The research report, authored by well-respected economist Will Page (now an employee of Spotify), comes on the heels of a high-profile pullout from Thom Yorke of Radiohead. And what it says is this: not only is there no negative correlation between streaming and downloading (ie, ‘cannibalization’), but streaming holdouts typically suffer much higher levels of piracy, and far lower relative levels of paid downloads.
The focal point for this study was the Netherlands, with holdout artists like Rihanna and Taylor Swift compared to non-holdouts like One Direction and Robbie Williams. “At one end of the spectrum, take two releases that appeared on Spotify at the same time as iTunes and other sales channels: One Direction’s album Take Me Home and Robbie Williams’ single ‘Candy’. Both were successful on Spotify and sold 4 copies per BitTorrent download.”
“At the other end of the spectrum, Spotify holdouts suffered higher levels of piracy: Rihanna’s Unapologetic and Taylor Swift’s Red sold only 1 copy per BitTorrent download.”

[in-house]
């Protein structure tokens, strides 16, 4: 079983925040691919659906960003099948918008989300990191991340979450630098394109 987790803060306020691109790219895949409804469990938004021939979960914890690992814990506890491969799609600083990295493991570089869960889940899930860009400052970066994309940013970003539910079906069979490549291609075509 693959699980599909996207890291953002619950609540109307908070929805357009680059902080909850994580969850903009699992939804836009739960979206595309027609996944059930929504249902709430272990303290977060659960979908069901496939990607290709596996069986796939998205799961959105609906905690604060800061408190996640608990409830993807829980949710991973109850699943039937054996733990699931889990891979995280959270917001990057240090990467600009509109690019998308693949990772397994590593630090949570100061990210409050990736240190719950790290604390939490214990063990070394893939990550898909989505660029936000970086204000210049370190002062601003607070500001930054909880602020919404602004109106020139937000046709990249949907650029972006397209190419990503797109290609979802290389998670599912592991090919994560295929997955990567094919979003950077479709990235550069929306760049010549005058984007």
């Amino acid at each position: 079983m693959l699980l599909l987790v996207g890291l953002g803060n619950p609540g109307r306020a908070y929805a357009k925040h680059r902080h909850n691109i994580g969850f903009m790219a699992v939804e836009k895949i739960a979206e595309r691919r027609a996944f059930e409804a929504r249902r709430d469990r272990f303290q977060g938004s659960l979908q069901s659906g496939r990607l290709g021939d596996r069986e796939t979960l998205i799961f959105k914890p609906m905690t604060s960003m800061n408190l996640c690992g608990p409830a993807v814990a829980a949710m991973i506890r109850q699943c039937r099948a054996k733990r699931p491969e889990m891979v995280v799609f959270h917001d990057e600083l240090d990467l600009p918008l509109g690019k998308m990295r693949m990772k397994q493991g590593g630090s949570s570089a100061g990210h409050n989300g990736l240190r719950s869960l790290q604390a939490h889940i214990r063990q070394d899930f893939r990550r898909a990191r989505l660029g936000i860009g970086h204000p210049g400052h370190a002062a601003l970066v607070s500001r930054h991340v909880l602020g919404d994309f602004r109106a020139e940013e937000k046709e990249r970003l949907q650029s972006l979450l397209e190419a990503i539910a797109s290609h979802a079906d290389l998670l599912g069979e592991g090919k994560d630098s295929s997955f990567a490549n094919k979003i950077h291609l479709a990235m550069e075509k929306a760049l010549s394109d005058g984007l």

Case Study #1: One Direction vs. Rihanna.
“One Direction’s Take Me Home was the most popular album on Spotify from
our sample and also had the highest (best) sales to piracy ratio of 3.79 copies
sold per BitTorrent download,” the report states. “Unapologetic, by Rihanna, was released the
following week but did much worse, selling only 1.36 copies per BitTorrent
download. This ratio is evident in the gap between the sales and BitTorrent lines
on the charts below.”
Case Study #2: Robbie Williams vs. Taylor Swift
“The pattern is repeated by Robbie Williams’ Take The Crown and Taylor Swift’s Red albums,” the study continues. “Like Take Me Home, Take The Crown was released on Spotify on the same day as through other channels and it suffered a lower level of piracy.”